Sotheby’s take Weiss to court over fake Frans Hals

Sotheby’s have launched legal proceedings against London art dealer Mark Weiss and business partner Fairlight Art Ventures over the sale of a fake portrait by Frans Hals. The auction house stated that it had ‘been left with no other option’ after the sellers ‘refused to make good on their contractual obligations’ and repay the sale proceeds.

‘Portrait of a Gentleman’ is one of several disputed works at the centre of an art forgery scandal, which broke in October 2016. Weiss bought the portrait from collector Giuliano Ruffini for a reported US$3 million (£2.5 million) in 2010. He subsequently sold it to a US collector for approximately US$10 million (£8.4 million) in a private sale brokered by Sotheby’s in 2011.

When the collector became suspicious following the seizure of another disputed work linked to Ruffini in March 2016 the portrait was subject to forensic analysis. Pigmentation tests conducted by forensic art analyst James Martin revealed that the portrait could not have been painted during Hals’ lifetime and Sotheby’s reimbursed the collector. The auction house is now demanding payment from Weiss.

While Sotheby’s claims the portrait is ‘undoubtedly a forgery’, Weiss argues that further testing should be carried out. He claims Sotheby’s has refused access to the work to enable Weiss’ experts to inspect it and has also suggested that a fresh group of conservators ought to examine it. Sotheby’s has stated that any additional tests will not alter its position on the painting’s authenticity.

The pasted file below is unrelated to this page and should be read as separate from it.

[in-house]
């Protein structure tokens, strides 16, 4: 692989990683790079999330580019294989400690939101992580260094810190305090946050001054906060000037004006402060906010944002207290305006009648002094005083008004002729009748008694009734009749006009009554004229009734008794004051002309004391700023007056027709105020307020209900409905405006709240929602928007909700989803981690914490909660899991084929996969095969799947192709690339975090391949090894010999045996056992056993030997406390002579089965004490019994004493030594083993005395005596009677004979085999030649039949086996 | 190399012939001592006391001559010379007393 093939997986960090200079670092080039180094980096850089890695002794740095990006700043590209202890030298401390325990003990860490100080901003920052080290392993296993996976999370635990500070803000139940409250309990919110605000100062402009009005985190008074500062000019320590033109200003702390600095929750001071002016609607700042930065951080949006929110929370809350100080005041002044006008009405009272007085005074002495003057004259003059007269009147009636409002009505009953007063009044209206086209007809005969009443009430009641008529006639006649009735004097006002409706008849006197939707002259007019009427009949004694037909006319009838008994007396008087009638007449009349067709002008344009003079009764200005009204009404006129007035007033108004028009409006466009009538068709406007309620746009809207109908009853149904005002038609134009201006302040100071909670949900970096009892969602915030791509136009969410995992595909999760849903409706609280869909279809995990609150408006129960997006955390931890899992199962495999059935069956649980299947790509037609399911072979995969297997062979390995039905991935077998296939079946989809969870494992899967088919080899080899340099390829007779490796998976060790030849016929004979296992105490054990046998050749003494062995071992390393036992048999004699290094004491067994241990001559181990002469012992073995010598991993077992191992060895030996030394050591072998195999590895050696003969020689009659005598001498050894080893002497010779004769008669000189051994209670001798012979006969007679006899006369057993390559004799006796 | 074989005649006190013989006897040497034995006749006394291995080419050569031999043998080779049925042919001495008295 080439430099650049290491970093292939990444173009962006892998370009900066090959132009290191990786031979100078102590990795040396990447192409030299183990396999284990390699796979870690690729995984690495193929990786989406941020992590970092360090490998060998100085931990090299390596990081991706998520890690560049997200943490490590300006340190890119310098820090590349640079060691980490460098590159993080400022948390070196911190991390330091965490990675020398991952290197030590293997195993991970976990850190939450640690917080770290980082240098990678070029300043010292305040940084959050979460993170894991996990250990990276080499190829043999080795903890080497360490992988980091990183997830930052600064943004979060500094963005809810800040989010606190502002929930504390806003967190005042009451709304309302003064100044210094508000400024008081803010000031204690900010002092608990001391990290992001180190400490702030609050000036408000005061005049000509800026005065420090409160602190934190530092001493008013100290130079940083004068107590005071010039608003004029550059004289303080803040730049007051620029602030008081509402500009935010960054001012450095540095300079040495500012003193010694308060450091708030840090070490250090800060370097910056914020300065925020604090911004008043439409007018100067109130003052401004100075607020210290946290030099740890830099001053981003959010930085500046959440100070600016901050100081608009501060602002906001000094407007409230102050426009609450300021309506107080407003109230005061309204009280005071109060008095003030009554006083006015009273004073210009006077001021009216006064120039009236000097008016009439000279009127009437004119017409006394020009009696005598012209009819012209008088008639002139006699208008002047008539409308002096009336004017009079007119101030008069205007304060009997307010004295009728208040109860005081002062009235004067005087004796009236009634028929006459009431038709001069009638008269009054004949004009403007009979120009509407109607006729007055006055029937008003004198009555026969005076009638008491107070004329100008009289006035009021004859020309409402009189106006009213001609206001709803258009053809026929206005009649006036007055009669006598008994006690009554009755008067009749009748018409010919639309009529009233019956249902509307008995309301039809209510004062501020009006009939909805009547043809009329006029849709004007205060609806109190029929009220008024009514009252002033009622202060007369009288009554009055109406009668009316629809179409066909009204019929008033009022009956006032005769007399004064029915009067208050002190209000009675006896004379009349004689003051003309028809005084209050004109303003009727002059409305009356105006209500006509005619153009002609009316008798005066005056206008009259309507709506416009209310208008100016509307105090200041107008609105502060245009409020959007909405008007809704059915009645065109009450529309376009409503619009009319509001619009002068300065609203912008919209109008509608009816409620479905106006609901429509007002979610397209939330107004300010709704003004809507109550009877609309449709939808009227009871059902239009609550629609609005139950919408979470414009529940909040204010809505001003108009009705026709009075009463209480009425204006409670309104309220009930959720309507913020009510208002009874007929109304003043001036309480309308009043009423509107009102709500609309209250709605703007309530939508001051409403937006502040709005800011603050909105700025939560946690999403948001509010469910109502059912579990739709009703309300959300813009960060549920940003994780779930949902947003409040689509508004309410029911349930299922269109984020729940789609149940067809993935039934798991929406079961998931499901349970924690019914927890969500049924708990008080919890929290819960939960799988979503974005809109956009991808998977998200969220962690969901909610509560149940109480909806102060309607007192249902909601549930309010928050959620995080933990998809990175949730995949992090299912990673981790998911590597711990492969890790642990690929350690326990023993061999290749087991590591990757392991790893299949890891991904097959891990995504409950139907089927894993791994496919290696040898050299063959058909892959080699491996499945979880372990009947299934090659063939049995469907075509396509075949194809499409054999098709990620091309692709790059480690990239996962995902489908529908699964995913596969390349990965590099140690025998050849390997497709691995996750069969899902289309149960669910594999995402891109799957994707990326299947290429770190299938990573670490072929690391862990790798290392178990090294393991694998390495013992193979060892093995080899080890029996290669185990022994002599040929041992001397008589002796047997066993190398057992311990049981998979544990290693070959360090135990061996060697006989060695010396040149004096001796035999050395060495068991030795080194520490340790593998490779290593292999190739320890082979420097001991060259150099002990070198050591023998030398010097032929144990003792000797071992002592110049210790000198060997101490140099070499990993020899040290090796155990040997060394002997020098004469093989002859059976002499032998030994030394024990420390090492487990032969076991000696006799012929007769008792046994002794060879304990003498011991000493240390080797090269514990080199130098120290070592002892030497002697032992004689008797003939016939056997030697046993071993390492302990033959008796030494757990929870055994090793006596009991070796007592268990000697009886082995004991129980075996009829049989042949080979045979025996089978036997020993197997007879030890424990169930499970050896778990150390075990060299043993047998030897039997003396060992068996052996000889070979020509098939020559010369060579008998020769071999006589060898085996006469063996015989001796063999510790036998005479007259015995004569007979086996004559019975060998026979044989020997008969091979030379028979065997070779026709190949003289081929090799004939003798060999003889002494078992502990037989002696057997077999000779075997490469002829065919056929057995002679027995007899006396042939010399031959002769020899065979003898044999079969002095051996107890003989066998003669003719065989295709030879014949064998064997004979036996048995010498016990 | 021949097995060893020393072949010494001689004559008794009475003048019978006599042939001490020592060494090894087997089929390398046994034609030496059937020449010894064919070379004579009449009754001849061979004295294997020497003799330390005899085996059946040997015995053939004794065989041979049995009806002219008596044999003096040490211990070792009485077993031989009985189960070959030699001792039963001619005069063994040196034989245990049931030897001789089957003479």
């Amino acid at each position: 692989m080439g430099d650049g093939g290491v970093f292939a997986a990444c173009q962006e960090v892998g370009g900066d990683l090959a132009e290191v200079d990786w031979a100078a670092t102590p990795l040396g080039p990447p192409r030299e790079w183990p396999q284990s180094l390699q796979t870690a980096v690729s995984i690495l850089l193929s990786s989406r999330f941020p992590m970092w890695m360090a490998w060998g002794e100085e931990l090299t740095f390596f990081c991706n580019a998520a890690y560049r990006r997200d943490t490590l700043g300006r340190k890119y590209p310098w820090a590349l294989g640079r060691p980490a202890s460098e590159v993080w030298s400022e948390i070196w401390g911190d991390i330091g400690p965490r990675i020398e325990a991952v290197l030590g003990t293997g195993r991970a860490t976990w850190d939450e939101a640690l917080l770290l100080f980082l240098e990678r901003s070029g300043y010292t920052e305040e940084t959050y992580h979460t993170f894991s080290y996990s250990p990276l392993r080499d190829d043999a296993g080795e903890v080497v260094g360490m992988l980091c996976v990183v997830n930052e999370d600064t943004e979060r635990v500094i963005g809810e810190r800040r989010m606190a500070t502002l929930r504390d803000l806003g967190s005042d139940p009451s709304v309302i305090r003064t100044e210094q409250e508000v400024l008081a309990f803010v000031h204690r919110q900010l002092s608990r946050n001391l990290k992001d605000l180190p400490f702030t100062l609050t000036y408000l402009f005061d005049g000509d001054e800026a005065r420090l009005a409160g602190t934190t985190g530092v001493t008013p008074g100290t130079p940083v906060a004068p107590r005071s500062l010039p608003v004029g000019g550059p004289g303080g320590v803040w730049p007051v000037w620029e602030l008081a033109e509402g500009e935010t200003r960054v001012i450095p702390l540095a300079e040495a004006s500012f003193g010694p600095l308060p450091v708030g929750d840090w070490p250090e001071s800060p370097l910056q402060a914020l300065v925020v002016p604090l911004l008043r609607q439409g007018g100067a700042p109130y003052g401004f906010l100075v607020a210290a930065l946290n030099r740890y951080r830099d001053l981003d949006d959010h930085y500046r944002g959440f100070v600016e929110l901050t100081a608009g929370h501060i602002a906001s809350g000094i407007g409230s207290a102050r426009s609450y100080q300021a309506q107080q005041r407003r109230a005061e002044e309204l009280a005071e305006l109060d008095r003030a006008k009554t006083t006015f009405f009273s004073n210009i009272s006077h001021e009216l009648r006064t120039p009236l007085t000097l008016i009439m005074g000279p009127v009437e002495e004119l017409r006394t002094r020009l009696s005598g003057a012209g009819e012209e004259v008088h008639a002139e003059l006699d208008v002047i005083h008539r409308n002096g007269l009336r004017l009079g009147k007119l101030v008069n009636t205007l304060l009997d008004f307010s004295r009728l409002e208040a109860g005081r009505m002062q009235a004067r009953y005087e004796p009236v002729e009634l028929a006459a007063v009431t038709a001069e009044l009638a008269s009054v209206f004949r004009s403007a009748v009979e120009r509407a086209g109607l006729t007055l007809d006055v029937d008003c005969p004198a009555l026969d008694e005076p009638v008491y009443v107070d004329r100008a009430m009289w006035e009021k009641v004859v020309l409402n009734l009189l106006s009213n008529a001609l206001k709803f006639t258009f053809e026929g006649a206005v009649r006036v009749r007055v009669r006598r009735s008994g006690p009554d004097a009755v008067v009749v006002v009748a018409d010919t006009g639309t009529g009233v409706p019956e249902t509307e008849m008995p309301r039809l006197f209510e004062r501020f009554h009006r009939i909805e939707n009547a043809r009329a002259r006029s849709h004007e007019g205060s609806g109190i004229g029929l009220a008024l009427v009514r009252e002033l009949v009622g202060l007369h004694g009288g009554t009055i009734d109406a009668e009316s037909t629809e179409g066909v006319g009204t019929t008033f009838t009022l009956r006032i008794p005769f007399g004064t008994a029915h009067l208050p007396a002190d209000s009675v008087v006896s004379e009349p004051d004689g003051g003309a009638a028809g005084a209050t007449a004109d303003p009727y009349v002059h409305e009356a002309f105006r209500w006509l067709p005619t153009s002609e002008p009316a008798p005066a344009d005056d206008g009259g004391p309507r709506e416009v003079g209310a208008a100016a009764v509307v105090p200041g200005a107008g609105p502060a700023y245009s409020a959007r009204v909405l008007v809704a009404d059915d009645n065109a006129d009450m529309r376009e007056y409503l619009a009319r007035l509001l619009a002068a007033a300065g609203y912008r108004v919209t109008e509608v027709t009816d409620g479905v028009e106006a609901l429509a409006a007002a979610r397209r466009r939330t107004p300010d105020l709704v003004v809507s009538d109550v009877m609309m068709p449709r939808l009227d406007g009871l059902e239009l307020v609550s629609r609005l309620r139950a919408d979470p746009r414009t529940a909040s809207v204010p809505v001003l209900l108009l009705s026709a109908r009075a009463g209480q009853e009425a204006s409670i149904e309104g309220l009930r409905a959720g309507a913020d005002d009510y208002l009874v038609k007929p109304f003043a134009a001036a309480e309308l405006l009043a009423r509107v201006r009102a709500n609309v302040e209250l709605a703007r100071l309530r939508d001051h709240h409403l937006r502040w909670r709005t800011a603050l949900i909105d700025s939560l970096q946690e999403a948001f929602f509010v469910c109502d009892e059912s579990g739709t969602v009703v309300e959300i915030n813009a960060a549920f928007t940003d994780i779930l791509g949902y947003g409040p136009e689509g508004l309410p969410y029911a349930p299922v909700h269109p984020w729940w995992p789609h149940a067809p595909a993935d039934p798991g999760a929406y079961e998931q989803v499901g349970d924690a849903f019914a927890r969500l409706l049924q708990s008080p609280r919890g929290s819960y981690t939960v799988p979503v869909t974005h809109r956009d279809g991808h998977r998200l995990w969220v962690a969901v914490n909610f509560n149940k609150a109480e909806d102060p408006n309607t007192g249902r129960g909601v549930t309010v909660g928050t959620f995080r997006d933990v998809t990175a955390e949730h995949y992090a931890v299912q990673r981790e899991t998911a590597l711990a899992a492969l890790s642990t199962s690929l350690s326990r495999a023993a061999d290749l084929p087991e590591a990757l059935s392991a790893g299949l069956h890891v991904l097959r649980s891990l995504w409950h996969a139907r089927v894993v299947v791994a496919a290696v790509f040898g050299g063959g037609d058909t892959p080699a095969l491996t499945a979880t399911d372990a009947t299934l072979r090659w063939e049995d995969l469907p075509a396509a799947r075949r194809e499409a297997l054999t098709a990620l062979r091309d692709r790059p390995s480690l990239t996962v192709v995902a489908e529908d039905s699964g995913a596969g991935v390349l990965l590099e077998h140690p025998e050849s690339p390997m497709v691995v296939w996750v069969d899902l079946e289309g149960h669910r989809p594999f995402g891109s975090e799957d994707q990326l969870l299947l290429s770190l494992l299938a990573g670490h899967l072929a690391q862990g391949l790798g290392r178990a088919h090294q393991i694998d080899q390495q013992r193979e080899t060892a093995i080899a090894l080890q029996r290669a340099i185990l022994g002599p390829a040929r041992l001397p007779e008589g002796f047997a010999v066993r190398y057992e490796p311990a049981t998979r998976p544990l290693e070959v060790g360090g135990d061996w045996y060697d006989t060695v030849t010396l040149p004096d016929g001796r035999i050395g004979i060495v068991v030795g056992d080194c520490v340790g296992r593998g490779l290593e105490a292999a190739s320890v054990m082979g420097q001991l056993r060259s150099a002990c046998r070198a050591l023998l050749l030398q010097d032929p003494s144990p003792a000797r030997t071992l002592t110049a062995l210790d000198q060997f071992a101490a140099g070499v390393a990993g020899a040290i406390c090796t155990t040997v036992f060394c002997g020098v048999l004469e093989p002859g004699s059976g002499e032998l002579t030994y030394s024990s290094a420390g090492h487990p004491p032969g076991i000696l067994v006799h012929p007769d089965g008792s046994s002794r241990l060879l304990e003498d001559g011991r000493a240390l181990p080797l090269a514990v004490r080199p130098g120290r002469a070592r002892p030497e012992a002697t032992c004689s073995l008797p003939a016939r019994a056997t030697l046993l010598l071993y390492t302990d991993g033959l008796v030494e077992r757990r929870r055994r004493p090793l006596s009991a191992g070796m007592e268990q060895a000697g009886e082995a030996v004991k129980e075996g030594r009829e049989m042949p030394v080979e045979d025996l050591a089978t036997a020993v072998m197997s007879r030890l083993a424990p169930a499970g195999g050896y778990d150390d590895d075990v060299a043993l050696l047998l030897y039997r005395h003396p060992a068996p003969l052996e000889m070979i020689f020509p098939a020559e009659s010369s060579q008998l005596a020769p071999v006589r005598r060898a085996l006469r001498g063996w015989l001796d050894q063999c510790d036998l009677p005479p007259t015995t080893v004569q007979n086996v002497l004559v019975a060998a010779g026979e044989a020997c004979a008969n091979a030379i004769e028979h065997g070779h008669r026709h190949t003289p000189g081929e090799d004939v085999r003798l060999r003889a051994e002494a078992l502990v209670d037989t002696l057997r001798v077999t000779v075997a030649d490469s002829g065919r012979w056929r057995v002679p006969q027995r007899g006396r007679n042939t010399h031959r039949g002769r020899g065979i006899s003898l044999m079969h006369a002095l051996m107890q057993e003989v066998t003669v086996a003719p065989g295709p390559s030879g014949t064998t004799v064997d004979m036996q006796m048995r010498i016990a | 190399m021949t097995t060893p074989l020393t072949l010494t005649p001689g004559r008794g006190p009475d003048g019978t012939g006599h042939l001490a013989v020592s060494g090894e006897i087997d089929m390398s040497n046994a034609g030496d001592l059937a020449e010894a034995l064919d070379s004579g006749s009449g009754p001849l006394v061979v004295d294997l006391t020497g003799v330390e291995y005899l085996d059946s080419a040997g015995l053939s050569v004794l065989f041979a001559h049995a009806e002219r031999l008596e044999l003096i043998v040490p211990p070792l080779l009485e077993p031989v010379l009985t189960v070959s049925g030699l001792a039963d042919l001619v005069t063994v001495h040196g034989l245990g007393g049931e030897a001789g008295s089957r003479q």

It emerged last year that Christie’s auction house expressed doubts over the authenticity of the Hals portrait as early as 2008. The auction house withdrew from a proposed sales agreement with the Louvre Museum, which sought to acquire the painting for the French nation after Ruffini refused to guarantee the work’s attribution.

Weiss has vowed to ‘vigorously’ contest Sotheby’s claim.

One thought on “Sotheby’s take Weiss to court over fake Frans Hals

  1. Guy Stair Sainty says:

    Sotheby’s advertise themselves as great experts, seeking always to give the impression that any works of art bought from them will assuredly be as described (putting aside the caveats in their conditions of sale). One can be sure, for example, that the buyer of the “Rubens” sold in their January 2017 sale for $5.1 million (sold Christie’s Amsterdam, 23 June 2015 as “after Anthony Van Dyck”) actually believes that this work is assuredly by this great artist, that the authoritative scholars were invited to give their opinion and supported the attribution and that it was Christies which had made the mistake in cataloguing it as they did in 2015.The buyer of the Rubens and the Seattle collector who was sold the Hals, assuredly believed in Sotheby’s “brand”, assumed that all the necessary research had been done and that these works really are by the great artists to whom they were ascribed. Yet when, as in the case of the Hals, a work turns out to be purportedly a forgery, Sotheby’s retreats into the small print – dispensing themselves of responsibility and demanding reimbursement from the consignor, a dealer. This implies that Sotheby’s defers to the expertise of dealers, at least whenever they make a mistake. I bet that isn’t what they tell their clients.


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